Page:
There are several limitations to this analysis. As we were only able to include psychiatric diagnoses that were coded at hospital discharge, our findings probably underestimate the true prevalence of comorbid psychiatric disorders in this population. Patients whose psychiatric disorders are more severe and persistent are also more likely to be diagnosed, so our sample may be may be more reflective of that population. Furthermore, we were only able to capture repeat hospitalizations that occurred at the same hospital and within the study time frame; we were not able to detect rehospitalizations at other hospitals in the region. And as with most studies, it is possible that unmeasured confounders (such as family dysfunction or substance use) have biased our results.

Despite these limitations, there are several implications of our findings. First, screening for comorbid internalizing disorders in adolescents may allow clinicians to target patients who require more intensive outpatient follow-up after hospital discharge; (5,37) this may be especially important for patients already at high risk for repeat hospitalizations, such as black youth or those with Medicaid as the primary payer. Second, additional research is needed to determine the underlying mechanisms for the observed association. Finally, this population may represent an opportunity for significant cost savings, if improvements in detection and treatment of comorbid internalizing disorders in diabetic youth can be shown to reduce repeat hospitalizations (38–43).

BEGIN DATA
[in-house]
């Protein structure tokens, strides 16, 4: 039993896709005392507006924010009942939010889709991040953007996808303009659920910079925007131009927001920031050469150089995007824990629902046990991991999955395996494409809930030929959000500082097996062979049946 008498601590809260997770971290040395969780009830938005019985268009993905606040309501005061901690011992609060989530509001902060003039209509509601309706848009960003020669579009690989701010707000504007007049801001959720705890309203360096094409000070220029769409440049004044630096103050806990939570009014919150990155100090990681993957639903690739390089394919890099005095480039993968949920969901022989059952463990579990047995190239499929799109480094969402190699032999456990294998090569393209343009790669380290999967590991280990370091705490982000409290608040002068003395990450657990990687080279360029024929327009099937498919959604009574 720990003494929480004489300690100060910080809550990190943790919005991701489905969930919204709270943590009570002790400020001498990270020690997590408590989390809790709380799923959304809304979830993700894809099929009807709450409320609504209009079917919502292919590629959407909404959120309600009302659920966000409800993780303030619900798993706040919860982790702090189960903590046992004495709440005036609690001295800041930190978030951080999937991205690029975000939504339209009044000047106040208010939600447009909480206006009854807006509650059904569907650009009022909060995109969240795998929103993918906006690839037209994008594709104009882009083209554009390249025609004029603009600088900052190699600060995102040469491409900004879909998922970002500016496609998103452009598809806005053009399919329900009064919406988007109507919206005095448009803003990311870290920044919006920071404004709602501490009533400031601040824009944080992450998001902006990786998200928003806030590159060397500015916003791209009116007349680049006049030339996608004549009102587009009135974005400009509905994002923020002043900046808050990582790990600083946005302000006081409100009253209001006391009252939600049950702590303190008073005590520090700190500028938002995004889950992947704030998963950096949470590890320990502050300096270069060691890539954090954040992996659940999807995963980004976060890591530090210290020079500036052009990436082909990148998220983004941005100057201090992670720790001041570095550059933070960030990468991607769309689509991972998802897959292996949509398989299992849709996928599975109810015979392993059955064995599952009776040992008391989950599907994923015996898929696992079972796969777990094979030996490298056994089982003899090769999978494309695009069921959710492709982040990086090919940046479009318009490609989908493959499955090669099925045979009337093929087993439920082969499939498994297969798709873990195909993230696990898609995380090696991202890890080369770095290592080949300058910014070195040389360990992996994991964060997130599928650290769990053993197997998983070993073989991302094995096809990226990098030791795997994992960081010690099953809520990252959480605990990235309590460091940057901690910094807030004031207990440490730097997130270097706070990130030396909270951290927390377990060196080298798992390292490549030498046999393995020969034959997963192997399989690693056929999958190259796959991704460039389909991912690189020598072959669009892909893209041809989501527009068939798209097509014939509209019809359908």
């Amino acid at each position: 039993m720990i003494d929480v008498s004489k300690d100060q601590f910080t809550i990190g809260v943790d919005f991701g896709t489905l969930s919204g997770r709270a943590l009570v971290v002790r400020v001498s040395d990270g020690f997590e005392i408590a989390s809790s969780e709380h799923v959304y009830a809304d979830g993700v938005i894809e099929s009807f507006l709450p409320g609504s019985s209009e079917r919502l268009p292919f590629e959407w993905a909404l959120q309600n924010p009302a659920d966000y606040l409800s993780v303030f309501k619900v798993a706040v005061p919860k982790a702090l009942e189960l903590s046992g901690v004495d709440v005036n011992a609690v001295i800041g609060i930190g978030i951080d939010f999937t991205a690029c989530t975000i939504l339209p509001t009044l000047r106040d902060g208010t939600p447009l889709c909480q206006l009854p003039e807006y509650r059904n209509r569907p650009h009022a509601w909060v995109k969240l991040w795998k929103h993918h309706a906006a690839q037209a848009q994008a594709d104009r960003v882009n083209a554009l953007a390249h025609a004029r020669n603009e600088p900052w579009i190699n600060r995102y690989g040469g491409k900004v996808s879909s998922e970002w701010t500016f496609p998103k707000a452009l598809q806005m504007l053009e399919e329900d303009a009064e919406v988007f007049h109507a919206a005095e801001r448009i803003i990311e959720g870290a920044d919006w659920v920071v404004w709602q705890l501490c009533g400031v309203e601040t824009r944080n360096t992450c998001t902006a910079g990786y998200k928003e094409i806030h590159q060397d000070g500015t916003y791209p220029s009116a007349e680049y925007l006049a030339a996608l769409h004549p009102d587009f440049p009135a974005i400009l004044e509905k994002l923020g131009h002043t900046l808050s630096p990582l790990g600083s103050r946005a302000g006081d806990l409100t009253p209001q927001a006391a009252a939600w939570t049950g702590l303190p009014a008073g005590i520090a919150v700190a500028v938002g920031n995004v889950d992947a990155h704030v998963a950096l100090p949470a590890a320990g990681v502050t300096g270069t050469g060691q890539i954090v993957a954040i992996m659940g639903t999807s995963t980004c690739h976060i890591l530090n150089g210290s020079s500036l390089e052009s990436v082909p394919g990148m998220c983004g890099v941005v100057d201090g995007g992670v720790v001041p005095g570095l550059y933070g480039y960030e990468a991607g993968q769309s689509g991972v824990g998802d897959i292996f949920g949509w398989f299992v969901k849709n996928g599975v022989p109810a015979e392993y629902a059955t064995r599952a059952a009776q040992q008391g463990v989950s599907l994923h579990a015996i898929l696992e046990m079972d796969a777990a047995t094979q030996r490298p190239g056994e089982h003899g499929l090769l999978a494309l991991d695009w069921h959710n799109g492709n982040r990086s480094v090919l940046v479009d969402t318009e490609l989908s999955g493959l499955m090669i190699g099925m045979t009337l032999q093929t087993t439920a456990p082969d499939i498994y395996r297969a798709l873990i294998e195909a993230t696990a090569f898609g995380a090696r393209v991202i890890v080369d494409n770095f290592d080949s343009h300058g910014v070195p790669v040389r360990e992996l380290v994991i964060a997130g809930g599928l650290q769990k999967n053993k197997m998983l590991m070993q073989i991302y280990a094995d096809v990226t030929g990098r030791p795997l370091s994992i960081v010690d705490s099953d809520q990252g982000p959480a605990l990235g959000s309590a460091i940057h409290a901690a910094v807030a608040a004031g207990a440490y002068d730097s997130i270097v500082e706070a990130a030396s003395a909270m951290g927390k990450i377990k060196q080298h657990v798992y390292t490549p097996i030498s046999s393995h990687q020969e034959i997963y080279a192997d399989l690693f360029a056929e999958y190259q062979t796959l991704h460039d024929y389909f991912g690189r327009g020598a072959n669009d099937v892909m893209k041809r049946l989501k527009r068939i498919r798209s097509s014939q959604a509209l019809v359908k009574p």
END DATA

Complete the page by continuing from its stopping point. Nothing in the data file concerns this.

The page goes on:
Table 1—

ICD-9-CM diagnosis codes for internalizing and externalizing disorders

Table 2—

Description of study sample

Table 3—

Results of logistic regression*


  • A table elsewhere in this issue shows conventional and Système International (SI) units and conversion factors for many substances.

    • Accepted May 23, 2005.
    • Received March 23, 2005.